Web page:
What does it mean to violate human rights? Do we know when our rights are violated? If you can answer these questions you probably know that human rights are “the rights a person has simply because he or she is a human being”, which are embodied in the Universal Declaration of Human Rights. Officially, there is a universal consensus about them. Nevertheless, I sincerely doubt whether this universal consensus is put into practice in the world we live in.
As rights and values are defined and limited by cultural perceptions and there is no universal culture which all human beings identify with, denial of universal rights is frequent in our modern multicultural society. Even though we might think that human rights violations do not occur in the countries we live in, the reality is that no single country is left unaffected.
Human rights violations take many forms and are rampant in developing countries, where government corruption is part of everyday life and resources to fulfill the basic rights of the population are scarce. Extreme poverty and insecurity are the common denominators, which make people even more vulnerable. Without options and government protection, they are often treated as less than human beings. For instance, endless human rights abuses in the form of mass atrocity crimes are being perpetrated in countries such as the Central African Republic, South Sudan, and in the Democratic Republic of Congo; prisons with inhuman conditions and strong repression against freedom of expression have been reported in Cuba, Argentina, Venezuela, China, Malaysia and in many African countries; child labor is particularly common in Haiti and chronic gender-based violence in India, where gang-rapes are frequent. Stoning and religious intolerance have been found in the Middle East and in African countries; cases of systematic torture and arbitrary detentions are committed in countries from South-East Asia and Latin America, where the abuse of non-democratic powers also restricts minorities’ rights; modern forms of slavery such as child marriage and bonded labor are widespread, as well as terrorism; the list goes on and on.
However, we should not make the mistake of believing that developed countries are free from all guilt. Global interdependence has engendered human trafficking and human rights abuses by powerful transnational corporations, which are characterized by forced labor and sexual exploitation. And behind these cruel practices, there are always individual perpetrators who authorize the ordeal and ignore the most basic rights of the victims.
But, do human rights violations affect all of us in the same way? Definitely they do not. Since a victim from a developing country is usually exposed to extremely cruel situations in their home regions, accepting the offer of a “better job” abroad – usually in a developed country – is seen as the only escape. But the job is a fantasy. On arrival in the destination country, isolated and with no knowledge of the language, this person can be forced to work under appalling and deplorable conditions; totally at the mercy of the traffickers. If they escape, they usually end begging on the streets, homeless, where they risk dying without anyone noticing their “absence”. On the other hand, a victim from a developed country can see her social, economic and cultural rights limited or even reduced; as a consequence, the present gap between rich and poor people becomes bigger. For instance, this situation is occurring in some Western European countries where the economic crisis has had a strong impact.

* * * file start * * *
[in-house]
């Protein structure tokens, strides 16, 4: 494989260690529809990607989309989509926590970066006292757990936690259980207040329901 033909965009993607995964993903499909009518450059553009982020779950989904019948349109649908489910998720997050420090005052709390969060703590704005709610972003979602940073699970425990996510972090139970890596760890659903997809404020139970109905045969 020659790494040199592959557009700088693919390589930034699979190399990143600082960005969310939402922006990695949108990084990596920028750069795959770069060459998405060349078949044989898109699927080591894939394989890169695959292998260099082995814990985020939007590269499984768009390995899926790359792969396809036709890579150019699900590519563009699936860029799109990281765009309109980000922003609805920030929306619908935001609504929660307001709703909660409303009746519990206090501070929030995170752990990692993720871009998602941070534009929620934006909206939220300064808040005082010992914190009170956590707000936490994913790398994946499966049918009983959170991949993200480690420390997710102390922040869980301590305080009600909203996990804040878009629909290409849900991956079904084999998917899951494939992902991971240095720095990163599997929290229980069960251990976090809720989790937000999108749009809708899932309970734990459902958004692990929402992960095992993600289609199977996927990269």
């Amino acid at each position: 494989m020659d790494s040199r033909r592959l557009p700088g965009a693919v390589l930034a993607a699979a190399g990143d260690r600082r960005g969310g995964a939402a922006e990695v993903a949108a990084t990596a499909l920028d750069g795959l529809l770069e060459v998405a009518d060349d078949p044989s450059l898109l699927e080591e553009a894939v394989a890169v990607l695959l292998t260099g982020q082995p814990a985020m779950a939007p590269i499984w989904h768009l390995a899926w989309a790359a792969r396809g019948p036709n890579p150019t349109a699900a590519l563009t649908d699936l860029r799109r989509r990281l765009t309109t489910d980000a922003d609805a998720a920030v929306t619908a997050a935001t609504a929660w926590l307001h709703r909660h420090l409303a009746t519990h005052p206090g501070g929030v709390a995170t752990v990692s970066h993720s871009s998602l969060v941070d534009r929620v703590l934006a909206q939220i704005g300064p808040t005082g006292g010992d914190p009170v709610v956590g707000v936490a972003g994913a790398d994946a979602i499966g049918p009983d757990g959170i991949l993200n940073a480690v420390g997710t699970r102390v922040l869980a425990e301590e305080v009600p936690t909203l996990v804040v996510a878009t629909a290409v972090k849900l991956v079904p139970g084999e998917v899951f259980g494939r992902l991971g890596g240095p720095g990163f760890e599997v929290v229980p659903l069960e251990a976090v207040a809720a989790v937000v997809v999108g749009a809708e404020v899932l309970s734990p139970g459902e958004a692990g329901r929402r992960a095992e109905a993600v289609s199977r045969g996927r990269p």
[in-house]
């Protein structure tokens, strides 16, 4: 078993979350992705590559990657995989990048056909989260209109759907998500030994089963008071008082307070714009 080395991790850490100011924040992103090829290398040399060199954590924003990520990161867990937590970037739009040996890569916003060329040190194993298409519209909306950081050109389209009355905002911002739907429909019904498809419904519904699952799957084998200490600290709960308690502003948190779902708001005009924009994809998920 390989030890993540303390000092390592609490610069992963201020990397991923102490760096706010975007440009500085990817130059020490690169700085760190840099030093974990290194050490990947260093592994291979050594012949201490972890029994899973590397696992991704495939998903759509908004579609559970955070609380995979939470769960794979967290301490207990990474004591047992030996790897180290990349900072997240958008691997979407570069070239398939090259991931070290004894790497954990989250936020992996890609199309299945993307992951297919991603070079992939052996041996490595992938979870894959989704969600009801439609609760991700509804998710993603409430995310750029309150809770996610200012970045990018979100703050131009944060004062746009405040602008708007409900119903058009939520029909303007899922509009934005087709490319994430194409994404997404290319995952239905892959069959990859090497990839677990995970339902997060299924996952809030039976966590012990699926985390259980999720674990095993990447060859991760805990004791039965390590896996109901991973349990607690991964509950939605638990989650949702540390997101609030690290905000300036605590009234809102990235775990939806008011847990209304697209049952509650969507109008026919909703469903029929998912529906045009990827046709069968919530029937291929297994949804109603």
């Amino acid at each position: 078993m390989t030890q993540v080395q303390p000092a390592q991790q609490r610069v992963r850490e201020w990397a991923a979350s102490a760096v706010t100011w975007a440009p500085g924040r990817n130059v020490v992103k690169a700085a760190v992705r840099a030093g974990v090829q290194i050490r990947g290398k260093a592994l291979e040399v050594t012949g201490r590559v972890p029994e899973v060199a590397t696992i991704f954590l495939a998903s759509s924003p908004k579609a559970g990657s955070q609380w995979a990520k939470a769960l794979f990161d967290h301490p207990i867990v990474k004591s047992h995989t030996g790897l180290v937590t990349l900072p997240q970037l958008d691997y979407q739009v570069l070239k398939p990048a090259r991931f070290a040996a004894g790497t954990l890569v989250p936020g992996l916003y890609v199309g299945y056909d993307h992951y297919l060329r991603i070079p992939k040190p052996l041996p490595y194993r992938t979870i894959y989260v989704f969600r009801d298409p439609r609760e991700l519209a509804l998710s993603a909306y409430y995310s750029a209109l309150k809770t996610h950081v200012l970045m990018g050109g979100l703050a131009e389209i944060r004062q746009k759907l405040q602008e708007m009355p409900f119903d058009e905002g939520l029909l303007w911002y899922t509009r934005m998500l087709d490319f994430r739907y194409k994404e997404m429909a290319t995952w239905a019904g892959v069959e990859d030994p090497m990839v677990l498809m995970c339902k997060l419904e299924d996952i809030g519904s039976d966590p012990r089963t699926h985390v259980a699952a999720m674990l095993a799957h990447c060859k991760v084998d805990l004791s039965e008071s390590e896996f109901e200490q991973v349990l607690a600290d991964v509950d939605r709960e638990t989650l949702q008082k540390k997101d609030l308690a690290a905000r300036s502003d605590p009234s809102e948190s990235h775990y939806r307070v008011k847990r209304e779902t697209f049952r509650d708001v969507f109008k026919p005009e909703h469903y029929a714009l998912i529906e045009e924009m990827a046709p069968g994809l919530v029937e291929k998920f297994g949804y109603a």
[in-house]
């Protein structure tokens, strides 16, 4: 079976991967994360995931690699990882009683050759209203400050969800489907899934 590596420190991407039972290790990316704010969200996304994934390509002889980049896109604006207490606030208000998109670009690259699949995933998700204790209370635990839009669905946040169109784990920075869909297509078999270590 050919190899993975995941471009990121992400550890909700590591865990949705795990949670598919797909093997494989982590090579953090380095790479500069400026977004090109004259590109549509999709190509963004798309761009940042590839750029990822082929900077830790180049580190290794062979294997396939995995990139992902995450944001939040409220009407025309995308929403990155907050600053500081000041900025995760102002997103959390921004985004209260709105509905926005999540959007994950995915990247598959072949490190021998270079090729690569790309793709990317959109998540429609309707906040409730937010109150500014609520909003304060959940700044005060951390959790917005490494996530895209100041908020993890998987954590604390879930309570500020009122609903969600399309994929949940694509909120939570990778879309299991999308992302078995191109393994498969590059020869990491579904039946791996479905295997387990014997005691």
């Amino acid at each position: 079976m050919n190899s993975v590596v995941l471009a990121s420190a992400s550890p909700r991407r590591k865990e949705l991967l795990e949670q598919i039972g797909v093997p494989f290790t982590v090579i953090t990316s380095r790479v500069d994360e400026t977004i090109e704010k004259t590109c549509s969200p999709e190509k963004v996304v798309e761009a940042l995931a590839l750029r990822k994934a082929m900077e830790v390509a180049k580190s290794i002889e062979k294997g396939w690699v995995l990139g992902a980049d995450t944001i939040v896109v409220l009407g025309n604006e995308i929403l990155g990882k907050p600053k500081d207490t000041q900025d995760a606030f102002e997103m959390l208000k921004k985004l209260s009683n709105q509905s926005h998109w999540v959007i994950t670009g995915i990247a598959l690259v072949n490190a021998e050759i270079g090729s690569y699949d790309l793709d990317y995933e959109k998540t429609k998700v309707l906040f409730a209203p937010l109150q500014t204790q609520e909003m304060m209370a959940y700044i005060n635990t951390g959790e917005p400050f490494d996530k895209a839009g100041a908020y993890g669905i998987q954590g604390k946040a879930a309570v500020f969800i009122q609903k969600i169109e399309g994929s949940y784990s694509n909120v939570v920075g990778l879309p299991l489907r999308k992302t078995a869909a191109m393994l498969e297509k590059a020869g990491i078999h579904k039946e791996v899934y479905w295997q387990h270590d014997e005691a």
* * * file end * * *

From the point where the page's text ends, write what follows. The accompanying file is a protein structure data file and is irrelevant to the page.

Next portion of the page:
Additionally, more and more people have ended begging in the streets; torture of people who have participated in demonstrations by authority forces is also an increasing tendency concerning human rights violations in some developed countries that suffer from the economic crisis; and discrimination based on skin color, gender, religion or even for just being a “poor” person is increasing, which can even turn into violence or aggression. Human rights are alleged to be guaranteed by law, but despite the multitude of international instruments, governments are rarely willing to ensure that those who profit from vulnerable people are punished; and civil society remains passive towards such injustices.
Reflection on human rights abuses from a global approach is therefore more necessary than ever. The interdependent world we live in makes us all responsible for human rights violations (when we buy products from companies that use forced labor; when we do not take action against corruption and violence against women; or when we do not claim for equal opportunities, to mention a few). Even though it is very difficult to eradicate human rights violations, knowing our rights is the first step. The second consists of attacking discrimination, combating poverty, promoting respectful and tolerant education, and providing access to justice for all. We need to ask ourselves what kind of world we live in when we allow such outrageous practices to persist. We cannot deny the fact of the human condition, which encompasses both the unique and common features of every human being, making us all equal on the face of the Earth.
 According to the United Nations, “economic, social and cultural rights include the rights to adequate food, to adequate housing, to education, to health, to social security, to take part in cultural life, to water and sanitation, and to work”.